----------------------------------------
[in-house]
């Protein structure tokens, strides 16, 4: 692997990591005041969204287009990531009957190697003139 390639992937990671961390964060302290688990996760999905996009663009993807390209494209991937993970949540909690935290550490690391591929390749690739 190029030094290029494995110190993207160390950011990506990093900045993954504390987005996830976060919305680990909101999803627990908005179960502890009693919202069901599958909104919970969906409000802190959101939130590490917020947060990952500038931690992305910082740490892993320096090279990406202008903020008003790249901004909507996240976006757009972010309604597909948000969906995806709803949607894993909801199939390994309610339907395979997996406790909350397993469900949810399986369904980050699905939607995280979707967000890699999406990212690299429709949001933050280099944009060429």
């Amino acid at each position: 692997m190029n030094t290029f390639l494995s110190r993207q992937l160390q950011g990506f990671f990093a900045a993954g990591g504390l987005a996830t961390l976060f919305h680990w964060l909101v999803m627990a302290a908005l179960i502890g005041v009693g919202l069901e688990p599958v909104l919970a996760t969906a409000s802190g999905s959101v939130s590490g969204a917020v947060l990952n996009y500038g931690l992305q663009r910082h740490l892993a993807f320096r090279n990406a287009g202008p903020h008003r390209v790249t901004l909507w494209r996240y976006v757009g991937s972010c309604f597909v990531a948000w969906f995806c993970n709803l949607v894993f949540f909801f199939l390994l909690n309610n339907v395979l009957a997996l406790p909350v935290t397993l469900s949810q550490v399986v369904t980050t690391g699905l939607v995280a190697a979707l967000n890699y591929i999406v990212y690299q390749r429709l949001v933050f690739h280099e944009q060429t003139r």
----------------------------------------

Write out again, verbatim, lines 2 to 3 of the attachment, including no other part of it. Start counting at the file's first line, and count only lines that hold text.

């Protein structure tokens, strides 16, 4: 692997990591005041969204287009990531009957190697003139 390639992937990671961390964060302290688990996760999905996009663009993807390209494209991937993970949540909690935290550490690391591929390749690739 190029030094290029494995110190993207160390950011990506990093900045993954504390987005996830976060919305680990909101999803627990908005179960502890009693919202069901599958909104919970969906409000802190959101939130590490917020947060990952500038931690992305910082740490892993320096090279990406202008903020008003790249901004909507996240976006757009972010309604597909948000969906995806709803949607894993909801199939390994309610339907395979997996406790909350397993469900949810399986369904980050699905939607995280979707967000890699999406990212690299429709949001933050280099944009060429």
């Amino acid at each position: 692997m190029n030094t290029f390639l494995s110190r993207q992937l160390q950011g990506f990671f990093a900045a993954g990591g504390l987005a996830t961390l976060f919305h680990w964060l909101v999803m627990a302290a908005l179960i502890g005041v009693g919202l069901e688990p599958v909104l919970a996760t969906a409000s802190g999905s959101v939130s590490g969204a917020v947060l990952n996009y500038g931690l992305q663009r910082h740490l892993a993807f320096r090279n990406a287009g202008p903020h008003r390209v790249t901004l909507w494209r996240y976006v757009g991937s972010c309604f597909v990531a948000w969906f995806c993970n709803l949607v894993f949540f909801f199939l390994l909690n309610n339907v395979l009957a997996l406790p909350v935290t397993l469900s949810q550490v399986v369904t980050t690391g699905l939607v995280a190697a979707l967000n890699y591929i999406v990212y690299q390749r429709l949001v933050f690739h280099e944009q060429t003139r």